The morning after taking the podium at the Democratic National Convention in Philadelphia and giving a full-throated endorsement of his political rival Hillary Clinton, Bernie Sanders told reporters that he will return to the Senate as an independent.
“I was elected an independent,” Sanders told reporters at a Bloomberg-hosted breakfast the morning after.
The move is somewhat expected, but the gravity of the decision feels a little off-putting, coming only hours after he tried to unify the Democratic Party, pleading for his own supporters to rally behind presumptive Democratic nominee Clinton.
Sanders, a self-described “Democratic Socialist,” has been officially been an independent politician since 1979, though he has often caucused with Democrats. Last year, he made the move to the Democratic Party in an attempt to win the presidency.
When he submitted his paperwork to run for president last April as a Democrat, he seemed relatively uncommitted, or even conflicted about the designation.
When asked if he was actually a Democrat that day, Sanders told Seven Days, a hometown Vermont paper: “No, I am an independent who is going to be working with the—” and then cut himself off mid sentence.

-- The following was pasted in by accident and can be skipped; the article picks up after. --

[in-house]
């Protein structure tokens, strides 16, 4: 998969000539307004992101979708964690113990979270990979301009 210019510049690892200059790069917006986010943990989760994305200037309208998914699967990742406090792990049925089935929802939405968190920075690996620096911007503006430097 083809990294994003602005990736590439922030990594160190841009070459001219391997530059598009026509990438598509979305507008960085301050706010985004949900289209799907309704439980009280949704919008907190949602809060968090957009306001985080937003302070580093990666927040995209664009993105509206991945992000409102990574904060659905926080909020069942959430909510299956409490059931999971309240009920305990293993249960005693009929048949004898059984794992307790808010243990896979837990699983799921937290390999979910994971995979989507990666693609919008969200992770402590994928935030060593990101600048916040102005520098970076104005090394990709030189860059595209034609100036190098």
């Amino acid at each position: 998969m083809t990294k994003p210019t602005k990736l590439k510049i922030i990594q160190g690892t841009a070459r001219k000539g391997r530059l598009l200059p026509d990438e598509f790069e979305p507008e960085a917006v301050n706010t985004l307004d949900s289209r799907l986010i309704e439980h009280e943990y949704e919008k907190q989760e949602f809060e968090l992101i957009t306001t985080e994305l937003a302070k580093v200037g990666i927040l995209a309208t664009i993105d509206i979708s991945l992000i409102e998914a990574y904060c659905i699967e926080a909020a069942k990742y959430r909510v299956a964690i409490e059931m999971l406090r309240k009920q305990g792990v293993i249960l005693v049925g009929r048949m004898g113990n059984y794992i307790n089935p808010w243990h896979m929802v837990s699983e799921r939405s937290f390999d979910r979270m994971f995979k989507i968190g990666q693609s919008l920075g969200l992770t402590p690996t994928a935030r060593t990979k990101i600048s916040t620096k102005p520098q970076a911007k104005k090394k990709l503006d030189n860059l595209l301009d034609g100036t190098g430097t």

Later, at a Democratic town hall from earlier this year, he changed it up, responding to the same question: “Of course I am a Democrat and running for the Democratic nomination.”
The question of whether he was ever really a Democrat crept back into the picture this last week, when a trove of emails were leaked from the Democratic National Committee. One of the emails that has received the most scrutiny was one sent by now ousted DNC chair Debbie Wasserman Schultz, about Sanders’ complaints that the DNC was undermining his campaign.
“Spoken like someone who has never been a member of the Democratic Party and has no understanding of what we do,” she wrote. Schultz resigned from her position this week after the perceived bias the emails showed.
The ambiguity of Sanders’ own self-designation has played out through this week, when some viewers were confused that on-screen television graphics were listing him as an independent.
“Like it or not, the system is designed to reward fealty to the party,” wrote James Nevius in the Guardian this week, on how Sanders was treated by the DNC. “Hillary Clinton has been a figure in Democratic politics since her husband’s first term as Arkansas governor in 1978.”
Regardless of his personal political identity, the impact that a short-lived Democratic Sanders left on the party will likely be felt for a long time, as the Democrats’ new party platform shows.
“I think if you read the platform right now, you will understand that the political revolution is alive and kicking,” Warren Gunnels, Sanders’s policy director, told NBC News. In many issues, the party has moved significantly to the left, as has Clinton, in trying to keep up with Sanders’ broad appeal.
The campaign got “at least 80 percent” of what it wanted from the party platform, said Gunnels.